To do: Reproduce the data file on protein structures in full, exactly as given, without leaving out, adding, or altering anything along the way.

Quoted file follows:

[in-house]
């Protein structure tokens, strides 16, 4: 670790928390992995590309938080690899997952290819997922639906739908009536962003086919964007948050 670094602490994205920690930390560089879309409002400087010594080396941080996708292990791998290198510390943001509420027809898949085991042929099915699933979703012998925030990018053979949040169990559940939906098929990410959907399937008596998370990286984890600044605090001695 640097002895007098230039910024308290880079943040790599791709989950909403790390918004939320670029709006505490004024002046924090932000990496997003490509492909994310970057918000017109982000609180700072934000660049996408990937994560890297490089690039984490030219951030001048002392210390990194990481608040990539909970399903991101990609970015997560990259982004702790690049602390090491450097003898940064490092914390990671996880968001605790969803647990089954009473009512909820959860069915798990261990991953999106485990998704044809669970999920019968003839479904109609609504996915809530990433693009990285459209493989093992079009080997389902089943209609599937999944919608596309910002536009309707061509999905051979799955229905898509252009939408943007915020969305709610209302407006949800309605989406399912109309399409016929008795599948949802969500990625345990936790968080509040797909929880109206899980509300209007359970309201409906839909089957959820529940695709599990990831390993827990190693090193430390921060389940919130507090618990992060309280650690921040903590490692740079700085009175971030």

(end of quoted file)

[in-house]
């Protein structure tokens, strides 16, 4: 670790928390992995590309938080690899997952290819997922639906739908009536962003086919964007948050 670094602490994205920690930390560089879309409002400087010594080396941080996708292990791998290198510390943001509420027809898949085991042929099915699933979703012998925030990018053979949040169990559940939906098929990410959907399937008596998370990286984890600044605090001695 640097002895007098230039910024308290880079943040790599791709989950909403790390918004939320670029709006505490004024002046924090932000990496997003490509492909994310970057918000017109982000609180700072934000660049996408990937994560890297490089690039984490030219951030001048002392210390990194990481608040990539909970399903991101990609970015997560990259982004702790690049602390090491450097003898940064490092914390990671996880968001605790969803647990089954009473009512909820959860069915798990261990991953999106485990998704044809669970999920019968003839479904109609609504996915809530990433693009990285459209493989093992079009080997389902089943209609599937999944919608596309910002536009309707061509999905051979799955229905898509252009939408943007915020969305709610209302407006949800309605989406399912109309399409016929008795599948949802969500990625345990936790968080509040797909929880109206899980509300209007359970309201409906839909089957959820529940695709599990990831390993827990190693090193430390921060389940919130507090618990992060309280650690921040903590490692740079700085009175971030």